By Fly & Sea
Divers share a deep connection with the ocean. Whether you love exotic dive adventures or spend your holidays diving closer to home, you can make a difference for ocean protection every time you make a dive.
Be an Eco-tourist
Make informed decisions when choosing and visiting a destination. Choose facilities dedicated to responsible social and environmental business practices that include water conservation; energy reduction; proper waste disposal; use of mooring buoys; and respect for local cultures, laws, and regulations.
Shrink Your Carbon Footprint
Global warming and ocean acidification are putting your favourite animals and the whole ocean planet at risk. Do your part by understanding and reducing your carbon footprint and look for ways to offset what you can’t reduce.
Leave Only Bubbles
Nearly everything natural found underwater is alive or will be used by a living creature. If you take a coral, shell, or animal, you can disturb the delicate balance and add to the depletion of dive sites for future generations.
Protect Underwater Life
Choose not to touch, feed, handle, chase, or ride anything underwater. Your actions may stress the animal, interrupt feeding and mating behaviour, or provoke aggressive behaviour. Understand and respect underwater life and follow all local laws and regulations.
Become a Debris Activist
An astonishing amount of waste makes its way underwater, reaching even the most remote ocean areas. Once there, it kills wildlife, destroys habitats, and threatens our health and economy. Don’t let your dives go to waste. Remove and report what doesn’t belong underwater every time you dive. Make a conscious effort to buy green, buy local, and, when possible, buy less.
Make Responsible Choices
Overfishing leads to species decline, while harmful fishing practices damage and pollute underwater ecosystems. You play a critical role as a consumer. If seafood is part of your meal selection, ensure you’re choosing sustainably-sourced species and encourage others, including restaurants and shop owners, to do the same. If you’re harvesting it yourself, take the time to learn not only proper species identification, but also about the ecosystem that’s supplying your Sunday supper. It may mean occasionally returning to shore empty-handed, not because you got skunked, but because you made the ethical choice not to take a Big Breeder or a late-maturing species.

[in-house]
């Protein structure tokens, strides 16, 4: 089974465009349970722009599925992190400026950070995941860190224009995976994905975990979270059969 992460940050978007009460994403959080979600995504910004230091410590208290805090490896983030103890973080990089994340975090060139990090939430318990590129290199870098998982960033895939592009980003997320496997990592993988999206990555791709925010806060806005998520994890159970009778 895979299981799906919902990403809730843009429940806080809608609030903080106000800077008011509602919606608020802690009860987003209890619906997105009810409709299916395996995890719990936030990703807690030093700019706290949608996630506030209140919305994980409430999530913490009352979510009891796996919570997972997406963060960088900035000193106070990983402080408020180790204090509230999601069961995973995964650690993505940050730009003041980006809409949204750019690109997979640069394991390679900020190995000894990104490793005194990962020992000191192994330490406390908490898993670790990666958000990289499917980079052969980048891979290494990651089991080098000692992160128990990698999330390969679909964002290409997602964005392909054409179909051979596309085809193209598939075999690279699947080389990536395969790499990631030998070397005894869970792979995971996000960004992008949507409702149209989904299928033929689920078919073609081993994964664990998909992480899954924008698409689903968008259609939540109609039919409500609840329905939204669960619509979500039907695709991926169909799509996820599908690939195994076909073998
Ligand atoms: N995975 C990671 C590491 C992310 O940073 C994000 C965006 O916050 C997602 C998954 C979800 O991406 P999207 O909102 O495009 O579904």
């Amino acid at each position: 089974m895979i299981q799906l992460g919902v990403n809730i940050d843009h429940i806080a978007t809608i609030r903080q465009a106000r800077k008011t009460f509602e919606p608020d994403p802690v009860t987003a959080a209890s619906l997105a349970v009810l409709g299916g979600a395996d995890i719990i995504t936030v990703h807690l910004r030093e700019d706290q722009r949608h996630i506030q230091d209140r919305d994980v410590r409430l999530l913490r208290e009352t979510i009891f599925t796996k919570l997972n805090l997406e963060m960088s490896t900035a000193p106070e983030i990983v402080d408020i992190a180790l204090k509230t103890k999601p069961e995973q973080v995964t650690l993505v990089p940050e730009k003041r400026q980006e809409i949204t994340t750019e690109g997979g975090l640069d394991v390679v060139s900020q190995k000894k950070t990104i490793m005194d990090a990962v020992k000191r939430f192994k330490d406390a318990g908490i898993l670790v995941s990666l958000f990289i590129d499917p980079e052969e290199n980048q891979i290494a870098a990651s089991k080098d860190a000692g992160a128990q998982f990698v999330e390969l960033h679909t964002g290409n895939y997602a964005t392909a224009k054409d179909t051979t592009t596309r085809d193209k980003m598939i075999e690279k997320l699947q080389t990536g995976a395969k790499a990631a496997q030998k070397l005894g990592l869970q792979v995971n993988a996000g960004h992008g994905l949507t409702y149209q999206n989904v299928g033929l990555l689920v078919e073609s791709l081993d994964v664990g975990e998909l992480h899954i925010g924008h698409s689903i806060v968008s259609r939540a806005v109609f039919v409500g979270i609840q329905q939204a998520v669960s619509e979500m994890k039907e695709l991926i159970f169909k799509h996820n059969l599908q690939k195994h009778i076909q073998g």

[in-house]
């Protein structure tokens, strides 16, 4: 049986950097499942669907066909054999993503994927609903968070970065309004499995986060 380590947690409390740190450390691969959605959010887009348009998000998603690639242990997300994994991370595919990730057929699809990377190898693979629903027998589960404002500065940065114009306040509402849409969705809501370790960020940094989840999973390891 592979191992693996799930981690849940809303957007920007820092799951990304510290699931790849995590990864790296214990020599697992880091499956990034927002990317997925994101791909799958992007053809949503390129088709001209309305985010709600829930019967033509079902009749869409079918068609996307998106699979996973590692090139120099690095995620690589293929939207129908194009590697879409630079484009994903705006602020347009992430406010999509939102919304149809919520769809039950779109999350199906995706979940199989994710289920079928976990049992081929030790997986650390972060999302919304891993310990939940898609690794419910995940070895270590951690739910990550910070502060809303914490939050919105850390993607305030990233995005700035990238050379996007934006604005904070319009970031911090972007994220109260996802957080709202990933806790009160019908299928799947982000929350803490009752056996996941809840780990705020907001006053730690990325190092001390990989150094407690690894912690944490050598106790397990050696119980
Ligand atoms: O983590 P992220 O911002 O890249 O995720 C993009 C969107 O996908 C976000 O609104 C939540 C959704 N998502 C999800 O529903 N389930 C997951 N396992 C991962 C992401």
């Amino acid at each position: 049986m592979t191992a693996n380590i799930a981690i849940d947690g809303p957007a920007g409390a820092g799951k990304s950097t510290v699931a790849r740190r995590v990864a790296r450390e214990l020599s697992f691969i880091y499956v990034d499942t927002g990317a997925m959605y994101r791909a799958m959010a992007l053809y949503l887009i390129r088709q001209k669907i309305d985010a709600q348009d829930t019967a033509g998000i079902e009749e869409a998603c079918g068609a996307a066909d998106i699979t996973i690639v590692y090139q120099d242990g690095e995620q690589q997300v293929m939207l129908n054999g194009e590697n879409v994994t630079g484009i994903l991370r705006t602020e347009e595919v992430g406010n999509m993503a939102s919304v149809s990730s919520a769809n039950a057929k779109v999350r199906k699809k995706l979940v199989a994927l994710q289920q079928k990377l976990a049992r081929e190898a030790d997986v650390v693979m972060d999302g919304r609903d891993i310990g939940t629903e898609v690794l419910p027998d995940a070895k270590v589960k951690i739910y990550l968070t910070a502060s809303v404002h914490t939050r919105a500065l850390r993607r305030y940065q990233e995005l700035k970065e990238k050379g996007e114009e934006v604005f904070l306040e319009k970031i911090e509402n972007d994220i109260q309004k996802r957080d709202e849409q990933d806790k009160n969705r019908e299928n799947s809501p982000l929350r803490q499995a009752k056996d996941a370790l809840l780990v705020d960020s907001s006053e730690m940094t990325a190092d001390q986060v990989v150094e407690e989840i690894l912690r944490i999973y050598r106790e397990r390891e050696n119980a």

Be a Buoyancy Expert
Underwater plants and animals are more fragile than they appear. The swipe of a fin, bump of your camera, or even a touch can destroy decades of coral growth, damage a plant, or harm an animal. Streamline your scuba and photo gear, keep your dive skills sharp, perfect your underwater photo techniques, and continue your dive training to fine-tune your skills. Always be aware of your body, dive gear, and photo equipment to avoid contact with the natural environment.
Be a Role Model
New scuba divers are being trained and certified every day. Regardless of your experience level, be sure to set a good example for others when interacting with the environment—while underwater and on land.
Scuba divers are some of the strongest ocean advocates on the planet. Now, more than ever, divers like you are taking a stand. Speak out for conservation, share your underwater images, report environmental damage to authorities, and campaign for change.
Ocean protection depends on every single one of our actions, large and small. Investing in the ocean protects our planet and lets the dive adventure live on. Donate or fundraise for ocean protection to fuel the grassroots action and policy change necessary to ensure a clean, healthy ocean planet.
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